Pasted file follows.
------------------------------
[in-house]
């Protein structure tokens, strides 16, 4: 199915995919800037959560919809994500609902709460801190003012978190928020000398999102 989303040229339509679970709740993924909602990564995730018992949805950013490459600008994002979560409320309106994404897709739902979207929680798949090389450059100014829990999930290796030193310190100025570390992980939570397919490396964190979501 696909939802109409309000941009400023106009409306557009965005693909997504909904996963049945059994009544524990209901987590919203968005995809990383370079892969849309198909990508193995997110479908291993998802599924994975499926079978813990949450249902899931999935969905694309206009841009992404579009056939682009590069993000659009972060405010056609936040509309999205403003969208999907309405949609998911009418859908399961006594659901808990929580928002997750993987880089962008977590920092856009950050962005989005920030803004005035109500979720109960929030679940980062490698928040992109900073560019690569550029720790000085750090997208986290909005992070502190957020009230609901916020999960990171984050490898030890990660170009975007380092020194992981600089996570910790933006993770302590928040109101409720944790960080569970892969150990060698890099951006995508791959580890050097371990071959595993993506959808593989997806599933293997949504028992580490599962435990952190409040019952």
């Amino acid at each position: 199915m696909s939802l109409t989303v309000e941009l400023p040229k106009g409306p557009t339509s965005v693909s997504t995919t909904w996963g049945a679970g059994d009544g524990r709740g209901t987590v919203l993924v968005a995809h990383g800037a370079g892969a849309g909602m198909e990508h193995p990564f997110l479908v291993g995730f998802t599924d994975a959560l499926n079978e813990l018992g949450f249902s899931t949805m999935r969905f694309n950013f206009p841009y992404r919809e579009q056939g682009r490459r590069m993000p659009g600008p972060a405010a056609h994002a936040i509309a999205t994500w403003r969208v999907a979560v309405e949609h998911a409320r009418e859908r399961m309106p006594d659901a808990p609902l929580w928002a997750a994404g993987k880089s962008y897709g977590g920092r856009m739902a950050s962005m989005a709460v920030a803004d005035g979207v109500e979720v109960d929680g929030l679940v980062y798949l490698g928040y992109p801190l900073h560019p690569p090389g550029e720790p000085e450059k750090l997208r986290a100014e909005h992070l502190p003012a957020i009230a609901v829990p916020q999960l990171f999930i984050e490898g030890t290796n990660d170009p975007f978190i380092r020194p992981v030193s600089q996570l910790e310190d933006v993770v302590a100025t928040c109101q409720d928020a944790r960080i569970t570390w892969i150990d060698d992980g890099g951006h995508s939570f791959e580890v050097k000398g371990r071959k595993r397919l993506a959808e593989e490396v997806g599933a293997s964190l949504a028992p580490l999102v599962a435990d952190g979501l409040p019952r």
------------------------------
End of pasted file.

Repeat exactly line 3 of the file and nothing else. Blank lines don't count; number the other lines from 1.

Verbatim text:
């Amino acid at each position: 199915m696909s939802l109409t989303v309000e941009l400023p040229k106009g409306p557009t339509s965005v693909s997504t995919t909904w996963g049945a679970g059994d009544g524990r709740g209901t987590v919203l993924v968005a995809h990383g800037a370079g892969a849309g909602m198909e990508h193995p990564f997110l479908v291993g995730f998802t599924d994975a959560l499926n079978e813990l018992g949450f249902s899931t949805m999935r969905f694309n950013f206009p841009y992404r919809e579009q056939g682009r490459r590069m993000p659009g600008p972060a405010a056609h994002a936040i509309a999205t994500w403003r969208v999907a979560v309405e949609h998911a409320r009418e859908r399961m309106p006594d659901a808990p609902l929580w928002a997750a994404g993987k880089s962008y897709g977590g920092r856009m739902a950050s962005m989005a709460v920030a803004d005035g979207v109500e979720v109960d929680g929030l679940v980062y798949l490698g928040y992109p801190l900073h560019p690569p090389g550029e720790p000085e450059k750090l997208r986290a100014e909005h992070l502190p003012a957020i009230a609901v829990p916020q999960l990171f999930i984050e490898g030890t290796n990660d170009p975007f978190i380092r020194p992981v030193s600089q996570l910790e310190d933006v993770v302590a100025t928040c109101q409720d928020a944790r960080i569970t570390w892969i150990d060698d992980g890099g951006h995508s939570f791959e580890v050097k000398g371990r071959k595993r397919l993506a959808e593989e490396v997806g599933a293997s964190l949504a028992p580490l999102v599962a435990d952190g979501l409040p019952r």